The BMC Brief
March 27, 2012 Volume 1, Issue 21
Juan Ortiz, a patient transporter in the Menino Pavilion, died suddenly March 22. He was 55.
Ortiz began his career at BMC in 2003. Over the eight years he worked as a transporter, he interacted with staff across the campus, and was known for his smile and jovial personality.
“Juan was a vision of happiness,” says Dave Maffeo, Senior Director, Support Services. “I will always remember his infectious smile.”
“He was the greatest guy I’ve ever met in my life,” says Cherki Benchraka, Transport. “He always had a smile on his face. We will miss him.”
“He was a great co-worker, a wonderful person and a pleasure to be around,” echoes Muniz Yassin, Transport. “He will be missed. God bless.”
Ortiz, a Dorchester resident, collapsed at home and was taken to BMC where teams from the Surgical Intensive Care Unit, MPOR and Respiratory Care cared for him before he died. He leaves behind two children, daughter Jetzenia and son Juan III, and four grandchildren, Yetziann, Anthony, Joniel and Xaylene.
“Always remember our father’s endless smile and heart of gold, and his unconditional love for family and friends,” said the Ortiz family at a March 24 memorial service. “Remember him for his love of sports. Go Yankees, Broncos and Lakers!”
“We have lost a dear friend; may his soul rest in peace,” says co-worker and friend Augustus Corbin of Transport.
“It is really hard to believe you are gone, but gone to a better place,” says Transporter Juan Gonzalez. “God bless you, my friend. We will all miss you.”
BMC will hold a memorial service for Ortiz in the coming weeks. Details will be announced.
Music, dancing, food and cultural displays defined BMC’s Multicultural Week, held March 19-23. The week celebrated BMC’s diversity and culminated with the week’s signature event, a Multicultural Fair.
More than 25 countries were represented, turning the Shapiro Lobby into a global oasis. Patients, families, visitors and staff were surrounded by tables adorned with photos, clothing, jewelry, art, trinkets and other personal memorabilia from around the world. The personal items, donated by staff, showcased their cultures, delighting Fair visitors, piquing their curiosity and prompting questions about the countries and cultures.
“Enthusiasm was high and the turnout reflected that,” says Barbara Catchings, Co-Chair of the Multicultural Week Committee and Director, Community Outreach and Student Internships, Human Resources. “We have such a wonderful, diverse staff at BMC and we are thrilled that so many employees wanted to share their heritage with others. This was a great event that showcases the true spirit of BMC. We’re already looking forward to next year.”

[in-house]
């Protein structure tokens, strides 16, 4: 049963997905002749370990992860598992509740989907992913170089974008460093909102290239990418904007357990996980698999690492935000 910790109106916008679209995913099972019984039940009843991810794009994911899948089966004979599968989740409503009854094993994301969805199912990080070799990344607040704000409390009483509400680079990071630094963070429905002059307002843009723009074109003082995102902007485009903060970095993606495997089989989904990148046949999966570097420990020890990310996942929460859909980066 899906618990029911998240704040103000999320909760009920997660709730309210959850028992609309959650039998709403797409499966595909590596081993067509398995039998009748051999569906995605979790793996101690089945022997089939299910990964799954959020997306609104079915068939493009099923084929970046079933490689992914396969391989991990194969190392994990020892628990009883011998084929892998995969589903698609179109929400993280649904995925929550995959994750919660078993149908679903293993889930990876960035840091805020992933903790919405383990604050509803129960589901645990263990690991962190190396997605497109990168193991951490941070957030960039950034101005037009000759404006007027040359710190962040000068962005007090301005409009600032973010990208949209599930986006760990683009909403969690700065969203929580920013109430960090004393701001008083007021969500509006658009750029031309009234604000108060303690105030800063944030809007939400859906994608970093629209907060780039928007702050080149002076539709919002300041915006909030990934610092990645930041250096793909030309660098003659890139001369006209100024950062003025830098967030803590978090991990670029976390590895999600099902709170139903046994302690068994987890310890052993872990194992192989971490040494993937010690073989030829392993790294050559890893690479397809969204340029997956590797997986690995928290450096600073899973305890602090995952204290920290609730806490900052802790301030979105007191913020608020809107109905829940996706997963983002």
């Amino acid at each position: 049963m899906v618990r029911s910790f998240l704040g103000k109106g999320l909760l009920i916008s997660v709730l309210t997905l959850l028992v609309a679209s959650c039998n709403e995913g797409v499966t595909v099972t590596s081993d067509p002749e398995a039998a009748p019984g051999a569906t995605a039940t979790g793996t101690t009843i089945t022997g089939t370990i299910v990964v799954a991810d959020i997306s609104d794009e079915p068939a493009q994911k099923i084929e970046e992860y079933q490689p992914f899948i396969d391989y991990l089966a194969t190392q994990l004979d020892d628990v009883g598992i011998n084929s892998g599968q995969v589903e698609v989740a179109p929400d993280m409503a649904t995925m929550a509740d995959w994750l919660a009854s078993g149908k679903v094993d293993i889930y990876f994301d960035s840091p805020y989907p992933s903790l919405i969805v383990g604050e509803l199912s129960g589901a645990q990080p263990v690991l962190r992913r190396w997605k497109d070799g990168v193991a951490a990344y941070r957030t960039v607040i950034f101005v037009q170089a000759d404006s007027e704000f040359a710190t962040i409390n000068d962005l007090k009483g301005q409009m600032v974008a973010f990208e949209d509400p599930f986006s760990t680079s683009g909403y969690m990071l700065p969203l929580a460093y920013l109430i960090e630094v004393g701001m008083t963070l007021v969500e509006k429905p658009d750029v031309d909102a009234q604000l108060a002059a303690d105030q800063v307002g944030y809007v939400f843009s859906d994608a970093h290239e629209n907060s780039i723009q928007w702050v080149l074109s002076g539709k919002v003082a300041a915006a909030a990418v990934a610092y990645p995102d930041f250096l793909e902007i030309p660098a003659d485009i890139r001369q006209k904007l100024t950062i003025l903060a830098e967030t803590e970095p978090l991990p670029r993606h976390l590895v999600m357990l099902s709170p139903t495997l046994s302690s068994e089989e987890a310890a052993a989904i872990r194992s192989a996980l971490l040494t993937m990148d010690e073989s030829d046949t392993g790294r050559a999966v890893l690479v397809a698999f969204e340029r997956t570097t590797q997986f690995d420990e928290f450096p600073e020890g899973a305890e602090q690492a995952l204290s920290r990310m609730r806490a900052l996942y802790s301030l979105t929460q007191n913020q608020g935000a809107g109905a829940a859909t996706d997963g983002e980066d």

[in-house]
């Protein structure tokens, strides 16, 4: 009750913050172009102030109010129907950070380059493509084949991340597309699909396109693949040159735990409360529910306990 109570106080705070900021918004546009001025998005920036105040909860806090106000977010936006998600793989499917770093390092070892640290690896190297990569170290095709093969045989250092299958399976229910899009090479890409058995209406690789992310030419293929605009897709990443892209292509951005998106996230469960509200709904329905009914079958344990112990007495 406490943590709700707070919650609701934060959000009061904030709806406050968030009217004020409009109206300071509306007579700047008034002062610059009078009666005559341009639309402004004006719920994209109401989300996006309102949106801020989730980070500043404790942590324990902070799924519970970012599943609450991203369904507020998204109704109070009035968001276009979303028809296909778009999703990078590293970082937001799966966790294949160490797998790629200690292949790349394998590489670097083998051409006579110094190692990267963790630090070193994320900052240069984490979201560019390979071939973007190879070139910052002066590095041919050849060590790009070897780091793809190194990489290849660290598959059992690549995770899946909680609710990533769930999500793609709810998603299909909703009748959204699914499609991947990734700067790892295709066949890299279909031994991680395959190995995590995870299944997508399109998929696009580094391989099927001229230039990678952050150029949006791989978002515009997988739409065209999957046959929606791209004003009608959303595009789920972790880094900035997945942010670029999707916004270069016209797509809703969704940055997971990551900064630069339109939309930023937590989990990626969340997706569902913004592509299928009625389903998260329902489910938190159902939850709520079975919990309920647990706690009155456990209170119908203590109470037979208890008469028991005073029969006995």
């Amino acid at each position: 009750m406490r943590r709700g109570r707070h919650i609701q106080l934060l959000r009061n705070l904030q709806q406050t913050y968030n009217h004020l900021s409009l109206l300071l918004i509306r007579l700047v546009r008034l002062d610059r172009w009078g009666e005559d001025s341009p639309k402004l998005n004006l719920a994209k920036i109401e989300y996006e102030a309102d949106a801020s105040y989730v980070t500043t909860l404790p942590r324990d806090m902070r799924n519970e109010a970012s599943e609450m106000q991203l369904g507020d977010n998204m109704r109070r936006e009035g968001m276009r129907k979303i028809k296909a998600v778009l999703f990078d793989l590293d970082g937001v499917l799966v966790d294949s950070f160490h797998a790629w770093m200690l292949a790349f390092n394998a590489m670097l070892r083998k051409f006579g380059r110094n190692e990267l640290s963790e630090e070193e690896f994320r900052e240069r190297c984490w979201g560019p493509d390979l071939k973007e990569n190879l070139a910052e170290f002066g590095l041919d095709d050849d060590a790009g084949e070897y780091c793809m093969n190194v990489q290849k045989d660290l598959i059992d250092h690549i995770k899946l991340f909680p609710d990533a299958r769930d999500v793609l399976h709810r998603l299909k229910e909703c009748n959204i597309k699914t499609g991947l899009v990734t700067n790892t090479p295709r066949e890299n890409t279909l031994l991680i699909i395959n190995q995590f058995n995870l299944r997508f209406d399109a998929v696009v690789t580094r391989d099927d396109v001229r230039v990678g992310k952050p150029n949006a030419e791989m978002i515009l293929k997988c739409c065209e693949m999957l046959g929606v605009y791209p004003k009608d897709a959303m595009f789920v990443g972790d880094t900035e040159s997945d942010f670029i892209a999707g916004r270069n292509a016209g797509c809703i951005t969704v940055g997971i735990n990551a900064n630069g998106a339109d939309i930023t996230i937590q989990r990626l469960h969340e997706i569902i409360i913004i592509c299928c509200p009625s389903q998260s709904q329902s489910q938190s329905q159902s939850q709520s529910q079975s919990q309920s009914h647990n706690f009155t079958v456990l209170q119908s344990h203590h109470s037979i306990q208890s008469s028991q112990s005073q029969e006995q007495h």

The Fair was highlighted by two midday performances, the first by young dancers from the Woods School of Irish Dance in South Boston.
Next was a belly dancing performance by Aurel D’Agostino of Ancient Art Studios in Taunton. Aurel performed to Turkish music, mesmerizing the crowd with her traditional costume and while balancing a tray of teacups and a teapot on her head.
During the weeklong celebration, the Newton and Menino cafeterias sold ethnic foods, each day highlighting a different culture. Live musical performances also were held in the cafeterias, with musicians performing Latin, European, Asian, Middle Eastern, African, jazz and gospel music.
“We are pleased we were able to tap into the musical talents of our Boston University community for these performances,” says Rafael Ortega, MD, Co-Chair of the Multicultural Week committee, BUSM Associate Dean of Diversity and Multicultural Affairs and BUSM/BMC Vice Chair of Anesthesia. “They did a great job entertaining the BMC and BU Medical Campus community.”
When thousands of runners lace up their sneakers April 16 for the 116th Boston Marathon, six of them will be BMC or BMC HealthNet Plan (BMCHP) employees running for Team BMC.
One staff runner is Louisa Sullivan, Project Coordinator, Child Witness to Violence Project and Project DULCE. Sullivan is running in support of the Child Witness to Violence Project, which provides counseling, advocacy and outreach to young children who are bystanders to community and/or domestic violence. Sullivan is committed to raising $10,000 for Team BMC, as are all 27 runners of the team.